Saturday, September 8, 2007

The longevity of whales

The old man of the sea « Ouroboros
"Embedded deep under its blubber was a 3½-inch arrow-shaped projectile that has given researchers insight into the whale’s age, estimated between 115 and 130 years old. …

Calculating a whale’s age can be difficult, and is usually gauged by amino acids in the eye lenses. It’s rare to find one that has lived more than a century, but experts say the oldest were close to 200 years old."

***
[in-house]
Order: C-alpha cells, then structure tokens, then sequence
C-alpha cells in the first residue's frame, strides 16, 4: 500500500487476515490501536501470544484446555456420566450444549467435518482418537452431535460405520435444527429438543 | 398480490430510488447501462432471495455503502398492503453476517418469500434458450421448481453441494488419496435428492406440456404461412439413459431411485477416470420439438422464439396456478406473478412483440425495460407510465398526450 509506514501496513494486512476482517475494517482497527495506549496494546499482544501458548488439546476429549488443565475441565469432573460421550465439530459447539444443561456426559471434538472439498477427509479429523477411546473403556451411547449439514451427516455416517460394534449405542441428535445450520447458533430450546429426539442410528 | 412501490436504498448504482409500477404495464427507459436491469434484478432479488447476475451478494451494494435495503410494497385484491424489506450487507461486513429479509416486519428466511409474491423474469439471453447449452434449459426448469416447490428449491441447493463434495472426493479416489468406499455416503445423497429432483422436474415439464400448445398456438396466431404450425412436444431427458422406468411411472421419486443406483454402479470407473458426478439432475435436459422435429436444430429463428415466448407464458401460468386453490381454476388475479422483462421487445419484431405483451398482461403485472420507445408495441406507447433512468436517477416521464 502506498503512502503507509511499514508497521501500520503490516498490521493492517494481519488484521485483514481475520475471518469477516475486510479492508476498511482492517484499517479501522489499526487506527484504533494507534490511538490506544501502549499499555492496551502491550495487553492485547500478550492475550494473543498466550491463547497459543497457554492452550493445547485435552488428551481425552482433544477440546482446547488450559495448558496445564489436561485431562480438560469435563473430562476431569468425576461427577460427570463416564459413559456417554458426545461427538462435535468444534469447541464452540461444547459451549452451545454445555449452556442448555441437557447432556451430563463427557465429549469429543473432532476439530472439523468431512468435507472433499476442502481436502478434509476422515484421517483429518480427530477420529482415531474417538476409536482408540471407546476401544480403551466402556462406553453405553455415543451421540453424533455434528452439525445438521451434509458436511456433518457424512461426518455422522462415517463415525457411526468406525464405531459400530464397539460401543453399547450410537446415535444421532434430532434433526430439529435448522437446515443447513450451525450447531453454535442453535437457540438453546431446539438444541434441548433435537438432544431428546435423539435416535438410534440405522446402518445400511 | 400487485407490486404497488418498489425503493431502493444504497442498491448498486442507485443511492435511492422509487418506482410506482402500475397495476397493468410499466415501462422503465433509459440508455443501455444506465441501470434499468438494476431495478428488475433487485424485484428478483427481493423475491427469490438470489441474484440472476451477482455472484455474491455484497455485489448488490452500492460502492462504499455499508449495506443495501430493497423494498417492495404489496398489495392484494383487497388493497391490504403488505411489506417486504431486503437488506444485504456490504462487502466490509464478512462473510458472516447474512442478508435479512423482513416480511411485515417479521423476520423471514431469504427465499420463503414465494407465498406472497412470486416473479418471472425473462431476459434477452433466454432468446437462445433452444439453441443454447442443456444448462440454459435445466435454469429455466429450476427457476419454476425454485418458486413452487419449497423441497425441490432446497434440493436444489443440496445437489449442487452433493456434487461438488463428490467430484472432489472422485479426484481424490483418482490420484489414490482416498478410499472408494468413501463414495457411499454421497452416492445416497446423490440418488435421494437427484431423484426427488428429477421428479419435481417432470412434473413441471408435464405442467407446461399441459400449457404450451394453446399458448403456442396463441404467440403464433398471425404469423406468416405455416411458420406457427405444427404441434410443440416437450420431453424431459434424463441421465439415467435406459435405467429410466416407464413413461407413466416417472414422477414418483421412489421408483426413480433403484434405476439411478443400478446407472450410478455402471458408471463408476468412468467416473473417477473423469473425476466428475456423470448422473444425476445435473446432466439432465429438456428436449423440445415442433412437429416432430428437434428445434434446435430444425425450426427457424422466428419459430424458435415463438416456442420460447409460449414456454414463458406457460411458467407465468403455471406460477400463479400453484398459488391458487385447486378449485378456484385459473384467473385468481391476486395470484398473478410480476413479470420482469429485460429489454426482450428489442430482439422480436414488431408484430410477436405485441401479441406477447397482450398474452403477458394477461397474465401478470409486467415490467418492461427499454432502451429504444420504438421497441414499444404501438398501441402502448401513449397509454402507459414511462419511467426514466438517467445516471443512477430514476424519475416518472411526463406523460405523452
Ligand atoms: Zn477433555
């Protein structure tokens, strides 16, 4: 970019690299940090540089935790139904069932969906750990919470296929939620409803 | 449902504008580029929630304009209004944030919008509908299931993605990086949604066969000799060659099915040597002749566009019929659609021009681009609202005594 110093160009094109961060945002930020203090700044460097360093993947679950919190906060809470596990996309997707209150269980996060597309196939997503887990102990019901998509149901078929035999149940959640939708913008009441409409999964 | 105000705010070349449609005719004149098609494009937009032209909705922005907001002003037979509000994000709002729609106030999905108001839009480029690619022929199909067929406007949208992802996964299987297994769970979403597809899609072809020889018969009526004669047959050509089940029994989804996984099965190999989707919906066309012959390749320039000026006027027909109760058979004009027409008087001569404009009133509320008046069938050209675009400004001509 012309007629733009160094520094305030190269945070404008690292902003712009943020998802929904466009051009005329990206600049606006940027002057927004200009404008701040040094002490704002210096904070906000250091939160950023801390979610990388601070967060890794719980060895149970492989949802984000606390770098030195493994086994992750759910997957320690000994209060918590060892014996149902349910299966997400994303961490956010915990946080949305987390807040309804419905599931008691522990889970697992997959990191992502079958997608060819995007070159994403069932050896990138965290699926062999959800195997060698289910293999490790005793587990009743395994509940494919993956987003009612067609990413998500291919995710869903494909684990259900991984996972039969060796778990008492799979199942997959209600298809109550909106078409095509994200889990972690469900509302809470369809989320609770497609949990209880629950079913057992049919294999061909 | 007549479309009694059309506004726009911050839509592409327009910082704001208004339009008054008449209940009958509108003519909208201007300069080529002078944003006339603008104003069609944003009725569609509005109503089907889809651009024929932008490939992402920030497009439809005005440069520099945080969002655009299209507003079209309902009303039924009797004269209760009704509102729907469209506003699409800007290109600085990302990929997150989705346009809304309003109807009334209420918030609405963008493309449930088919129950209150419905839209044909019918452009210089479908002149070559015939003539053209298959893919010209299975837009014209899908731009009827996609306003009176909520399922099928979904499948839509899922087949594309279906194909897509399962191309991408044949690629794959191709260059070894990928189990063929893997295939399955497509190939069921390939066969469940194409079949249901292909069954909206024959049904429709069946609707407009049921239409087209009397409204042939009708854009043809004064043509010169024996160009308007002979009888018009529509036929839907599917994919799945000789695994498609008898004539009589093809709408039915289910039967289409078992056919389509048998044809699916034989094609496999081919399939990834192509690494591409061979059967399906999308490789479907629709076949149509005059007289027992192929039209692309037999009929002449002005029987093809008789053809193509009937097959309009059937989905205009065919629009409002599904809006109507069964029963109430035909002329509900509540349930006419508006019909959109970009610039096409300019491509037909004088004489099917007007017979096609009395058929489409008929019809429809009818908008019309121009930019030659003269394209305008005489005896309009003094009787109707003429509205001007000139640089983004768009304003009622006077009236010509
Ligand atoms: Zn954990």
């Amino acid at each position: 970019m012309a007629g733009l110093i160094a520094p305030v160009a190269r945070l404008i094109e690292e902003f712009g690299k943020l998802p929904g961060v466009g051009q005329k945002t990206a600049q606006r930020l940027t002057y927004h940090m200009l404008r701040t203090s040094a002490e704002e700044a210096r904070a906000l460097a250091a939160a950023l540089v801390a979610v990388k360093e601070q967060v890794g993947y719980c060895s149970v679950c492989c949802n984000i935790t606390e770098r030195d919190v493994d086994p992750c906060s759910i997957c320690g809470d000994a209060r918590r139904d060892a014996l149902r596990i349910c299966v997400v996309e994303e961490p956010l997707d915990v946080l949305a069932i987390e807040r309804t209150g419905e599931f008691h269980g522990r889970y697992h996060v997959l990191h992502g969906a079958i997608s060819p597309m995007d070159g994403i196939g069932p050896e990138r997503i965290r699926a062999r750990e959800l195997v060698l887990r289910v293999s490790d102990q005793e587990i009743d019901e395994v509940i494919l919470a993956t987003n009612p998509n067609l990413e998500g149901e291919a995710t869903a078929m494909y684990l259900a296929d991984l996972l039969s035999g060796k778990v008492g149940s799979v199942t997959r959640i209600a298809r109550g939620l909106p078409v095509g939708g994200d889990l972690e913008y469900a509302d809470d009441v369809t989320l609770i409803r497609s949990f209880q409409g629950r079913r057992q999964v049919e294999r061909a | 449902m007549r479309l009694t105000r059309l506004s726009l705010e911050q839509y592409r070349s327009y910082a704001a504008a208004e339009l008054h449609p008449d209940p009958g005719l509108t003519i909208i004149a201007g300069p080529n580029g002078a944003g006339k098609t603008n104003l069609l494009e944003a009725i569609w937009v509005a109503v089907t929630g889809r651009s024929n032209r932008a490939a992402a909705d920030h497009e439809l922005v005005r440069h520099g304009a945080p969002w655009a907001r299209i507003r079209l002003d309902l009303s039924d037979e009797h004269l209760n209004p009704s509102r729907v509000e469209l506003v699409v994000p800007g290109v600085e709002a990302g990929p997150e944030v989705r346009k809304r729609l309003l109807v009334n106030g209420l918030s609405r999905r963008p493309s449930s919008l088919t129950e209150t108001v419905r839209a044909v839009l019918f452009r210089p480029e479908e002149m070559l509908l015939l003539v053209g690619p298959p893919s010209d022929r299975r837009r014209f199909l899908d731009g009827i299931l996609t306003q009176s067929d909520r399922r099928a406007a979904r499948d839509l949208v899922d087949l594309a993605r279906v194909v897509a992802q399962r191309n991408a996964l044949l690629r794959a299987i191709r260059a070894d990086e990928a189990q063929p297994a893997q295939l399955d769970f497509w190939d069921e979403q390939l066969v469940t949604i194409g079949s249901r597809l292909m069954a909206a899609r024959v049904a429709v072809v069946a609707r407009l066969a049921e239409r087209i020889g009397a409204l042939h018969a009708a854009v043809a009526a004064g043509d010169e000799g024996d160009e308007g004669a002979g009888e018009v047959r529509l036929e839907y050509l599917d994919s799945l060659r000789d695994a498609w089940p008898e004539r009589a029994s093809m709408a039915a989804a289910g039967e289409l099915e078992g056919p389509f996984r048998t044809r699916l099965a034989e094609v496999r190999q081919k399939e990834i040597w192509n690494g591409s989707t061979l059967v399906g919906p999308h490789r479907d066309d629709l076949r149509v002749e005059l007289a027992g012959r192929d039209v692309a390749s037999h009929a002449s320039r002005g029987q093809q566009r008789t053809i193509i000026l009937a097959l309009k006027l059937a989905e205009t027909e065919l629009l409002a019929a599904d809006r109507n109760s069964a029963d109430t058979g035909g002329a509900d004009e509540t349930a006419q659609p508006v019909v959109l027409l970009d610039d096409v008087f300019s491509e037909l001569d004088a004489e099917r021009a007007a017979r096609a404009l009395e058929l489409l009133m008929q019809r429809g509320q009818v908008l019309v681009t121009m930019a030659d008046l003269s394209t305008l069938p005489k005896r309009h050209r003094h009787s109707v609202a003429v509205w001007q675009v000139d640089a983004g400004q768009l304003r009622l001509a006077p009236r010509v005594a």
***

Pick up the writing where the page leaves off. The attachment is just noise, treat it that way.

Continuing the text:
"...Whether they age or not, whales demonstrate that mammals can live at least twice as long as humans, raising the question of how they do it. As intractable a model system as even small whales might be for the average bench scientist, it would nonetheless be fascinating to study age-related phenomena in these creatures, perhaps in a cell-culture system where we could ask questions about their cellular senescence, DNA repair, and oxidation."

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